When I visited the Auburn (animal) shelter the first time in 1994, I was shocked at the horrible conditions. Now, almost two decades later, it is still the same depressing “antique.”
It is surprising how receptionists Becky and Barbara are able to remain cheerful, working in such cramped quarters. Barbara’s area is very dark without even a window; the same is true for the office-area. The shelter director’s office (Mike Winters), has a window, but is anything but lavish.
The floors are cracked and in need of repair. Dogs are still locked up in kennels without outdoor runs or exposure to fresh air or sunshine. Only when a volunteer is available and takes these poor creatures for a short stroll, do they get a bit of exercise.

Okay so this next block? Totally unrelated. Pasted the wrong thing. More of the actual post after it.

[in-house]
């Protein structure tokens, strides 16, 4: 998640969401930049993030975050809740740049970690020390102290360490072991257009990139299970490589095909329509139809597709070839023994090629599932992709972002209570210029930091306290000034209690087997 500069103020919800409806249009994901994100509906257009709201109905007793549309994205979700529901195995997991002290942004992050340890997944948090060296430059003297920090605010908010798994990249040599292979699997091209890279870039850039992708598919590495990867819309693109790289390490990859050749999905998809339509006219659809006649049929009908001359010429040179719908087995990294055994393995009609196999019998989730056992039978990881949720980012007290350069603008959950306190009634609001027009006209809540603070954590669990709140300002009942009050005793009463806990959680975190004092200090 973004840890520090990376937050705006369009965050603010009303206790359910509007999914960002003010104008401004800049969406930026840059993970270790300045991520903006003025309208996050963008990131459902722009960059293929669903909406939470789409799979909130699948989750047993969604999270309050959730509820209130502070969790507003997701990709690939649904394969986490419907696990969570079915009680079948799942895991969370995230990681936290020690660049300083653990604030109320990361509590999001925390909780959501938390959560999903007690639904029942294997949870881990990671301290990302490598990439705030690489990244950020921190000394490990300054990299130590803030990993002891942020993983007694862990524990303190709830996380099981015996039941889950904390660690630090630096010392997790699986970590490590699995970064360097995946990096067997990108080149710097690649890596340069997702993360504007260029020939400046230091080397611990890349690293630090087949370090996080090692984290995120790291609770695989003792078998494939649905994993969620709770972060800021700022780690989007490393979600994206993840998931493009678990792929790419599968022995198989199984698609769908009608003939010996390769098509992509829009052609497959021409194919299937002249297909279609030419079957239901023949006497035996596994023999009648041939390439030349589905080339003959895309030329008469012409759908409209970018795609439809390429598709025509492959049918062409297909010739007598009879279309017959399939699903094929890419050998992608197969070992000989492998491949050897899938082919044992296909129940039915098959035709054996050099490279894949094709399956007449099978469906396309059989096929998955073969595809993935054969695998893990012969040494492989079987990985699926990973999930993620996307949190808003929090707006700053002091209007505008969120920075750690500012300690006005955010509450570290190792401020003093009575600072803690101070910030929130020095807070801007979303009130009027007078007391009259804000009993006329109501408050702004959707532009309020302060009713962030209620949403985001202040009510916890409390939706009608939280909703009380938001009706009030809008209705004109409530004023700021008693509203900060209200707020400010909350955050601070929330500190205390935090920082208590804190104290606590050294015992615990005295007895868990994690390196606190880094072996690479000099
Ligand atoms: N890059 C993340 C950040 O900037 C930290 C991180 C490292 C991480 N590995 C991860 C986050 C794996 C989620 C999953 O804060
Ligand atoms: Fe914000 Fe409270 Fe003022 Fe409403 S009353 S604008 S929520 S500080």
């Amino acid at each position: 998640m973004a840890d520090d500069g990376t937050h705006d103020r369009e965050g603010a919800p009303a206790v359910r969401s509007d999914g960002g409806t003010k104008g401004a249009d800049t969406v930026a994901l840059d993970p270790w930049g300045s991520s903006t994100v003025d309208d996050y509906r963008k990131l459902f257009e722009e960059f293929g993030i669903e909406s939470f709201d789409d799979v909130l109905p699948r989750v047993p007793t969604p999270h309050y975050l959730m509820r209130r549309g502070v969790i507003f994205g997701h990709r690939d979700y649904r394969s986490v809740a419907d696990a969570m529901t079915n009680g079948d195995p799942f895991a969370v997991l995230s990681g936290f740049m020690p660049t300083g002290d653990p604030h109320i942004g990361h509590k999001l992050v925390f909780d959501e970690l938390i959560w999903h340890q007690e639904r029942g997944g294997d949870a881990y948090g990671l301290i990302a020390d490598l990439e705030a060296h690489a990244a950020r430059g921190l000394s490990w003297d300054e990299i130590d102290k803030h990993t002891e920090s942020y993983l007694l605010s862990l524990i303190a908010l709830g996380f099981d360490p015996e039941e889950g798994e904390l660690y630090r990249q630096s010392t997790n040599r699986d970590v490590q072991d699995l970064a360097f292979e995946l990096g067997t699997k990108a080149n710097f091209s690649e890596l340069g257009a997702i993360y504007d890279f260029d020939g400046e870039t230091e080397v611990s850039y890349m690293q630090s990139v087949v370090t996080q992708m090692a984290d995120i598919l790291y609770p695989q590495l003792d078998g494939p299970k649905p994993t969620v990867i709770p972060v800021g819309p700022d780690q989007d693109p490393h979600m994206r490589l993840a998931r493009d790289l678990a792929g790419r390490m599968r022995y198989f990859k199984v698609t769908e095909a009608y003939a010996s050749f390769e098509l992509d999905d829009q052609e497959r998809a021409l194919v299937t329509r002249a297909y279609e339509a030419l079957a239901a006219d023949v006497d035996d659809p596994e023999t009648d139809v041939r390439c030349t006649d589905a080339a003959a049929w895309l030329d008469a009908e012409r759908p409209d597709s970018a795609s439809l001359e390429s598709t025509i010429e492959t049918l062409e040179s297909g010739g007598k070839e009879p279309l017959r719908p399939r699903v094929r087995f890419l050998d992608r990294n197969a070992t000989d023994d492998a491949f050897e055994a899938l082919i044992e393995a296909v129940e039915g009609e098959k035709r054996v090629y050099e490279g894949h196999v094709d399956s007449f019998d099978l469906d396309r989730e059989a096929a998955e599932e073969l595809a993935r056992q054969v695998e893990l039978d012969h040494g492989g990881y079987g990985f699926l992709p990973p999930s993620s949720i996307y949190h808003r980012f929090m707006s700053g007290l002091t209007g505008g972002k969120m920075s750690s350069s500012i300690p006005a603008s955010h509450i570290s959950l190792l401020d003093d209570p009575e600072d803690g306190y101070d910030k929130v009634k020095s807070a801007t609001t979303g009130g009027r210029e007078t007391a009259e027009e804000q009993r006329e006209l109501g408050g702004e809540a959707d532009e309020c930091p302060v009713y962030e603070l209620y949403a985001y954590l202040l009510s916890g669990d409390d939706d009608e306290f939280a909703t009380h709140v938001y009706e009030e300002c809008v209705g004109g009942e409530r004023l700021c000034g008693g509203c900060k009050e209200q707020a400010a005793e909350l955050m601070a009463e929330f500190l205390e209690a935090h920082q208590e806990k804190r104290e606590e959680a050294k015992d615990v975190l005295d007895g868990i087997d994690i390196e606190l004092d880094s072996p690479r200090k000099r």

Other animals are kept in even darker cells during “quarantine.”
Some dogs get depressed and withdraw; others start barking out of desperation or loneliness, thereby getting less and less adoptable.
Cats, except for a few, sit listless in small cages in artificial light, in windowless rooms.
An ancient, rundown trailer serves as an office for animal caretakers. The windows leak and towels need to be placed on window sills to soak up water during rain. Panels are peeling off the walls.
Working at an animal shelter is an emotionally taxing job, and dreary surroundings make it even more difficult.
For heaven’s sake, let’s tear down this embarrassing “museum piece” of a shelter and build a new one, which will probably last for the next 100 years. The animals and personnel deserve it!
Mechelle Buhan, Auburn